*Department of Obstetrics & Gynecology, Division of Maternal-Fetal Medicine, Duke University Medical Center, Durham, NC;†Center for Biostatistics in AIDS Research, Harvard T.H. Chan School of Public Health, Boston, MA;‡Department of Epidemiology, Harvard T.H. Chan School of Public Health, Boston, MA;§Department of Obstetrics & Gynecology, Brigham & Women's Hospital, Harvard University School of Medicine, Boston, MA;‖Department of Pediatrics, University of Miami Miller School of Medicine, Miami, FL; and¶Department of Obstetrics & Gynecology, University of Southern California Keck School of Medicine, Los Angeles, CA.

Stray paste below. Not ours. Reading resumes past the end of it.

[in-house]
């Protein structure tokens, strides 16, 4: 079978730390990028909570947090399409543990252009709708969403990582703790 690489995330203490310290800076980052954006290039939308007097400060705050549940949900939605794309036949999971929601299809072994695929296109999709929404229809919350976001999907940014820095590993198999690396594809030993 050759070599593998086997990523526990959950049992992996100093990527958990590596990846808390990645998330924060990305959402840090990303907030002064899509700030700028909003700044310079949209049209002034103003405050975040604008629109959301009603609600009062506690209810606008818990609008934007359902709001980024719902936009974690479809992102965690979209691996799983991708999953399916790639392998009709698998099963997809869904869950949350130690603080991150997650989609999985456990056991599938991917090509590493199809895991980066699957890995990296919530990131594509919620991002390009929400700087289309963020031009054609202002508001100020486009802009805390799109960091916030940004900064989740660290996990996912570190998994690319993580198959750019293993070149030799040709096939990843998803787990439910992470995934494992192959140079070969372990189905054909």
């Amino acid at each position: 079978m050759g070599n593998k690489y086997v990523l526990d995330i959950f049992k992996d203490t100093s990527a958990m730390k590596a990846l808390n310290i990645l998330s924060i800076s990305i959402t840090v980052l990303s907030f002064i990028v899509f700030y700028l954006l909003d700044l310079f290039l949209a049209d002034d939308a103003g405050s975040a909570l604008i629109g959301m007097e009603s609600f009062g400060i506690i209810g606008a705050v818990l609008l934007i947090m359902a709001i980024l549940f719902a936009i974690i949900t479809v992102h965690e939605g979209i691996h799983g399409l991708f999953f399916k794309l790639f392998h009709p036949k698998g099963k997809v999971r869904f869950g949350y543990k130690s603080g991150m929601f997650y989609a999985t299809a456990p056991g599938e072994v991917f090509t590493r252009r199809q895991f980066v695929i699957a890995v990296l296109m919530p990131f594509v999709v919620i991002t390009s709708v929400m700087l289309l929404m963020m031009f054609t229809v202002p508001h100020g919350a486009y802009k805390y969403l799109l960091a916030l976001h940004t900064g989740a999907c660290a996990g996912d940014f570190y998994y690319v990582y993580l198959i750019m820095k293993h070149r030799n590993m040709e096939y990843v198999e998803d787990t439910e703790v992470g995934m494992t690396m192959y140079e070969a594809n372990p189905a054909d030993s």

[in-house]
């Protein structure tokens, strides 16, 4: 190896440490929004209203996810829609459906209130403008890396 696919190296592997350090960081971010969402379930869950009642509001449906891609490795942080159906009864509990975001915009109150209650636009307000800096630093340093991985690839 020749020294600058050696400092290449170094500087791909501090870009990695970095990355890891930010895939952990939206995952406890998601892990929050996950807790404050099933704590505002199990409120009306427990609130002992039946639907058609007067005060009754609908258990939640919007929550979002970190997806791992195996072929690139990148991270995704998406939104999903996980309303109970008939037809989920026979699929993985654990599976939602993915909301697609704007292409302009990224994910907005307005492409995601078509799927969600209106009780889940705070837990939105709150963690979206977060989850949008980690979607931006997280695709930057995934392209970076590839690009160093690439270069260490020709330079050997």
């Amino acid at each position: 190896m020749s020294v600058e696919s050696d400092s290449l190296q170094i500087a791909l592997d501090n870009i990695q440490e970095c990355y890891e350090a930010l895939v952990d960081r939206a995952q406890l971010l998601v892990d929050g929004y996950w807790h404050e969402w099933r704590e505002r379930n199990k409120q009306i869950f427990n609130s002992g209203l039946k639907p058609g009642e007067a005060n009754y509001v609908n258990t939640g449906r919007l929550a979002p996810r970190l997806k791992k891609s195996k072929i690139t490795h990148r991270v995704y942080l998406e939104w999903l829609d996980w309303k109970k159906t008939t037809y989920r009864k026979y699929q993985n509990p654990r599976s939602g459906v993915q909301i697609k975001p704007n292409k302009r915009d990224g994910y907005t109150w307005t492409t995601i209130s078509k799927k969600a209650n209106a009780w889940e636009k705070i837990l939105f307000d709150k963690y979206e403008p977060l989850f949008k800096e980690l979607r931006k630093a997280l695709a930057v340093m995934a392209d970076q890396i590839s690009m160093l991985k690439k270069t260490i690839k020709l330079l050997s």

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Objective:To investigate complications of cesarean section in a cohort of HIV-infected pregnant women.Methods:IMPAACT P1025 is a prospective cohort study of HIV-1–infected women and infants, enrolled 2002–2013, at clinical sites in the United States and Puerto Rico. Demographic, medical, and obstetric data were collected and analyzed including cesarean indications. The delivery route was categorized as elective cesarean (ECS) (before labor and <5 minutes before membrane rupture), nonelective cesarean (NECS) (all other cesareans) or vaginal delivery. Logistic regression models evaluated associations between delivery route and maternal intrapartum/postpartum morbidities. Composite morbidity of vaginal delivery was compared with ECS and NECS.Results:This study included 2297 women. Of note, 99% used antiretroviral medication and 89% were on a combination antiretroviral therapy regimen; 84% had a HIV-1 viral load ≤400 copies per milliliter before delivery; 46% (1055) delivered vaginally, 35% (798) by ECS, and 19% (444) by NECS. Although interruption of HIV-1 infection was the second most frequent indication for cesarean after repeat cesarean, it decreased as an indication over time. There were no delivery-related maternal mortalities. Overall, 19% of women had ≥1 complication(s)—primarily wound complications (14%) or other infections (11%). Vaginal delivery had the lowest complication rate (13%), followed by ECS (23%), and highest NECS (28%) with an overall P < 0.001. HIV-1 mother-to-child transmission rates were low and did not differ by delivery mode group.Conclusions:HIV interruption as cesarean indicator declined during the study. Morbidity was more common in HIV-infected women delivering by NECS than ECS and lowest with vaginal delivery.Clinical Trial Registration:Prenatal and Postnatal Studies of Interventions for Prevention of Mother-To-Child Transmission https://clinicaltrials.gov/ct2/show/NCT00028145?term=impaact+1025&rank=2 NCT00028145.